Day three saw him resplendent in genuine military cold-weather clothes given to him by the Royal Welch Fusiliers, complete with camouflaged 'platypus' backpack for carrying his drinking fluid. The only thing missing was the goat mascot.
This was an even steeper day's trekking. It took us about five hours to climb the 1,900ft to Mawenzi Tarn. At 14,000ft, this is a pretty campsite, set in moraines in a glacial valley, with good views of the jagged top of Mawenzi - one of Kilimanjaro's volcanic peaks - above. After lunch, we did a short acclimatisation walk up and down a steep scree.
This proved a testing time for Scott Quinnell's cartilage-less knees. The omens were not good. The push for the summit the following day would involve six hours walking up semi-frozen scree to Gilman's Point. How on earth would Scott's knees get him to the top? Or more to the point, back down again?
So, after another sleepless night and another early start, we slowly trekked six hours across the Saddle to Kibo, at 15,400ft. Somehow Scott made it - but he couldn't go any further. His trek was over.
We saw the debris of a crashed light plane between Mawenzi and Kibo - another of the mountain's volcanic peaks - and hoped that wasn't an omen for what lay ahead for us.
From Kibo, the steep final path to the crater rim rose ominously above the bustling camp. We would be attempting this impossible-looking stretch in just a few hours' time and in the dark to reach the summit in time to see the sun rise. It threw us to learn that a climber had been killed the week before by a loose boulder near the top. We tried, but failed, to grab a little sleep before we set off.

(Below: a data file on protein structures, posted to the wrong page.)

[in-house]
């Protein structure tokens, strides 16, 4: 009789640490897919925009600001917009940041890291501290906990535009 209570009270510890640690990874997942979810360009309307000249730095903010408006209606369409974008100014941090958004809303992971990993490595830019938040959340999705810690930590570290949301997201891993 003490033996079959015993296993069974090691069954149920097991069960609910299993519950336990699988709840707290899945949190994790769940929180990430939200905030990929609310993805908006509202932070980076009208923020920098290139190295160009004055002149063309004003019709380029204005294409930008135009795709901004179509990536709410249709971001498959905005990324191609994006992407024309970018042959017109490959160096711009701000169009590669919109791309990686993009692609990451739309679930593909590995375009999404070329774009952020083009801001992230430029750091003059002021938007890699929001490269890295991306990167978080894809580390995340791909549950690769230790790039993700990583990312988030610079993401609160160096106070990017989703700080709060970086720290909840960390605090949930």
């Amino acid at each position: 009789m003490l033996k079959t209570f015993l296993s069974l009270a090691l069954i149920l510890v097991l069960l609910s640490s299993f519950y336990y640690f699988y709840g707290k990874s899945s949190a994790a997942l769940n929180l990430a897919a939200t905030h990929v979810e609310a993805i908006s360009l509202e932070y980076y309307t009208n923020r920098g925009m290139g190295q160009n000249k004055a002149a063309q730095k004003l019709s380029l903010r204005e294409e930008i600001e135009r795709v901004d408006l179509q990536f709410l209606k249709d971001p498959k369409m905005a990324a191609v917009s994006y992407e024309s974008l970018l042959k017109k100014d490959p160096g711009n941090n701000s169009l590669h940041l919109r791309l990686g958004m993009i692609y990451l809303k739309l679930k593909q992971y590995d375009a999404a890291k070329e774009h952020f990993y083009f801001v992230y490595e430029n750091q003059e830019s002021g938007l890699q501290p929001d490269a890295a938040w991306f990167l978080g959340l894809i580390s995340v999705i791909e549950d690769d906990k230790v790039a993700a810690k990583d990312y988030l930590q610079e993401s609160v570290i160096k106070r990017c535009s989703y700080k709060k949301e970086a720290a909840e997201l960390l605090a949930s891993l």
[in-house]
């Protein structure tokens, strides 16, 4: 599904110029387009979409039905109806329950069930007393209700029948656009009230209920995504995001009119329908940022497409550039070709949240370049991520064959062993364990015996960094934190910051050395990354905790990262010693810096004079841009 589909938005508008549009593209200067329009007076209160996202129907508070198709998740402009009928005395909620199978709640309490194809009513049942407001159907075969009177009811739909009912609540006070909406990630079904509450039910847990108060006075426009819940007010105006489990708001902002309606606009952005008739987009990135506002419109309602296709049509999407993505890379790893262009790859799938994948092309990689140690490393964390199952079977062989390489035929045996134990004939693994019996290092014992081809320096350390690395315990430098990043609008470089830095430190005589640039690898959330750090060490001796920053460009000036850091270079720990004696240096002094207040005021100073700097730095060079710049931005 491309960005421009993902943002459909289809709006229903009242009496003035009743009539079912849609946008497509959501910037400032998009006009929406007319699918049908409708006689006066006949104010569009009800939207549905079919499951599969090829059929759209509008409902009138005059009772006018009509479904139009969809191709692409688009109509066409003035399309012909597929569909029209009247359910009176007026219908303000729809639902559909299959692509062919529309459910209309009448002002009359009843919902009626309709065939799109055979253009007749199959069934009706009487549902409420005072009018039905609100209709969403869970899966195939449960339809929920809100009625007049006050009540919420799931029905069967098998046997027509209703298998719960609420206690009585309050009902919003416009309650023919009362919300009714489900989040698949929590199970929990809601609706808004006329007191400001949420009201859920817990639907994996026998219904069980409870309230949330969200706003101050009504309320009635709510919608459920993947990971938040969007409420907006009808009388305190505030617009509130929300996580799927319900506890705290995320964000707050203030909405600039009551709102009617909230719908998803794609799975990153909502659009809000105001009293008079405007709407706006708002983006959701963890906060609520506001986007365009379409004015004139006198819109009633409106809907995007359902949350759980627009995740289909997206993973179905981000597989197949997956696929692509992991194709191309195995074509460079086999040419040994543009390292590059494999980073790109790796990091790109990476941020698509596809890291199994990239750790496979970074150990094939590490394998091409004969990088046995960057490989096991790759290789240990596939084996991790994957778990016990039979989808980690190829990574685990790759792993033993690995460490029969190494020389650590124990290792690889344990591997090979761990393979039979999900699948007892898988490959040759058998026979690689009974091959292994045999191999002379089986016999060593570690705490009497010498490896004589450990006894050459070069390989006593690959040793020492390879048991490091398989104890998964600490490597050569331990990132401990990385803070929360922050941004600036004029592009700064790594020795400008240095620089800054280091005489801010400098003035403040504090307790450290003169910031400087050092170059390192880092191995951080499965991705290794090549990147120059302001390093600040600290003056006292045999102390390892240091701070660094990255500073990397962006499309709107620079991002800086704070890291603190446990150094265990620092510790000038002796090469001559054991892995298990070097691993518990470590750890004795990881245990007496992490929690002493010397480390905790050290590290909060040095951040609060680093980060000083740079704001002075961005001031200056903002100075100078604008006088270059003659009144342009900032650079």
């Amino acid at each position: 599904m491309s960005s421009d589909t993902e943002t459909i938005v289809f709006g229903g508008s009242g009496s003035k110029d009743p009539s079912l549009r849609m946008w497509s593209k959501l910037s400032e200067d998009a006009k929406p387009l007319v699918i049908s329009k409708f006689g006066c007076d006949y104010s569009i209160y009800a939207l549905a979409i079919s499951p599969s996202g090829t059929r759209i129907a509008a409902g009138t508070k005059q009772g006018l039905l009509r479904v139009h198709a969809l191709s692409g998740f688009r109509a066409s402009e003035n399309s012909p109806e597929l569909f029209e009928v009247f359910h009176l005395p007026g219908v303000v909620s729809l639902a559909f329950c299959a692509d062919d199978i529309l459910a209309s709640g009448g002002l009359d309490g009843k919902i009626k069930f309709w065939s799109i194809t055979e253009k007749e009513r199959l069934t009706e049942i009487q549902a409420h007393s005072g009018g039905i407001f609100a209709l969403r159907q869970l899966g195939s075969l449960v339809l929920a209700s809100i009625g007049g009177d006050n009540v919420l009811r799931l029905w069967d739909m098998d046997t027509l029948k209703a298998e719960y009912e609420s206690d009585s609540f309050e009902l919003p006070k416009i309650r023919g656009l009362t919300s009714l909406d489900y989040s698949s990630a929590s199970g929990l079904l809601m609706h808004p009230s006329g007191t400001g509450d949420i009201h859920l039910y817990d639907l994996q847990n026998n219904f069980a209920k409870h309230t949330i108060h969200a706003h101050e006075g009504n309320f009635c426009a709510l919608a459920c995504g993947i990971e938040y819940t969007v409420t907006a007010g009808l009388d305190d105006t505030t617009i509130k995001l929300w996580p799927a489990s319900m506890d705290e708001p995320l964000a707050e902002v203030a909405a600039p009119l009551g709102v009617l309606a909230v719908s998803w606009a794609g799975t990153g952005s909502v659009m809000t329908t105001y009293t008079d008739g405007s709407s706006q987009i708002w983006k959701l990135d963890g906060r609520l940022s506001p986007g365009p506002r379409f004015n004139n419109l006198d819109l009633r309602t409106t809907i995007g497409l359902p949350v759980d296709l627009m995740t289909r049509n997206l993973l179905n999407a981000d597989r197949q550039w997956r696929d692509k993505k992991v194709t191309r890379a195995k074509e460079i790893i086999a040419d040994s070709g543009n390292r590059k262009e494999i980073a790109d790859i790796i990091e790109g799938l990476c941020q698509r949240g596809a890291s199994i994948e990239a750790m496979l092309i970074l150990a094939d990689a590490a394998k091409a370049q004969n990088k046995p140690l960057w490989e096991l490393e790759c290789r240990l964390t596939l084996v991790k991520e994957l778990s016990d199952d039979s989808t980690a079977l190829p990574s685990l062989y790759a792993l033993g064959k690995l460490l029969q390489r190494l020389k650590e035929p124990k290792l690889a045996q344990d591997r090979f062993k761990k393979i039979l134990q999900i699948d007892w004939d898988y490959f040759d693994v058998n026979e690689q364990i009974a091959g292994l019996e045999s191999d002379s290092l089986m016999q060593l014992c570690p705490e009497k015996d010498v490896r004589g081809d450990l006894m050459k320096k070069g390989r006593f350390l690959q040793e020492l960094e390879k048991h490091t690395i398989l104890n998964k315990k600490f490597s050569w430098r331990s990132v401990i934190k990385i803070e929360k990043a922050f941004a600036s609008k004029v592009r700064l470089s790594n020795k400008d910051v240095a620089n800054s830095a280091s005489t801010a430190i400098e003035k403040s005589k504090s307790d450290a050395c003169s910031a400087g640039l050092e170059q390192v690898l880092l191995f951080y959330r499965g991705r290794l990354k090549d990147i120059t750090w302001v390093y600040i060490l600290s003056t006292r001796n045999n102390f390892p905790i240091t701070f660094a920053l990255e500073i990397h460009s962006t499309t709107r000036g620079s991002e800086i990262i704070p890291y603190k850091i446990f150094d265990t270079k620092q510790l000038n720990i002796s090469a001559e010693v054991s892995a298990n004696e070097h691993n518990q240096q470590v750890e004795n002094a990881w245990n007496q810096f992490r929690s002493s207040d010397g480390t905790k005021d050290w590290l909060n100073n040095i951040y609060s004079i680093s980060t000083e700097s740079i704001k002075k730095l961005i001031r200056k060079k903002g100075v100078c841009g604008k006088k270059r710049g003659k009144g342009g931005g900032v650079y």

At 11pm we got our 'wake-up call' and Novello and I emerged from our sleeping bags. But I was already off to a bad start. My platypus had leaked, soaking our outer layers and my friend's boots. We ended up rushing. As we tried to line Novello's boots, search for towels to dry our kit and refill my depleted platypus, we missed our meal, and the concept of 'pole pole' was thrown to the winds.
Trunk call: An elephant roams the plains below Kilimanjaro's cloud-shrouded peak
From the word go, the final push to the summit was hell. The trekking up until then had been like a leisurely amble compared to the relentless struggle to the top. Within minutes, we were in a zombie-like-trance. Ahead of us was a line of head torches, snaking up the slope. We tried to find a rhythm, but the combination of exertion and fatigue overwhelmed us.
We almost cried with gratitude when we reached the landmarks of William's Point and Hans Meyer Cave at nearly 17,000ft. Here the temperature was -24C (-11F). It was almost too cold to stop, yet we desperately needed the rest. Our water supplies had frozen, so most of us were dehydrated. One of our group fed me an ice-cold Snickers bar.
On and on we went, up a series of interminable zigzags. Even when the exhausting scree petered out, we found ourselves scrambling over big boulders on a section called Jamaica Rocks. We envied Scott Quinnell and his damaged knees.
We were running on empty. People were vomiting and being taken by stretcher back down to Kibo. I had to muster every bit of enthusiasm and energy to make it to the arctic wastes of the summit - 19,330ft. The sun rose over Africa and I didn't even notice.
It's the toughest thing any of us had done, but I would not have changed places with anyone in the world - not because I found that final ascent rewarding in any way at all, but because I was part of something that could change the course of lung cancer. That feeling - and the craic with 15 ex-rugby captains - was fantastic. To quote Max Boyce, I was there ... and Duw it was hard.
Sian travelled with Ultimate Charity Challenges (020 7386 4673, www.utccharitychallenges.co.uk). Their next climb for fundraisers departs on June 27, 2011. Prices start at £2,245 per person. Individuals can climb Kilimanjaro as part of an East African tour with the Ultimate Travel Company (020 7386 4646, www.theultimatetravelcompany.co.uk).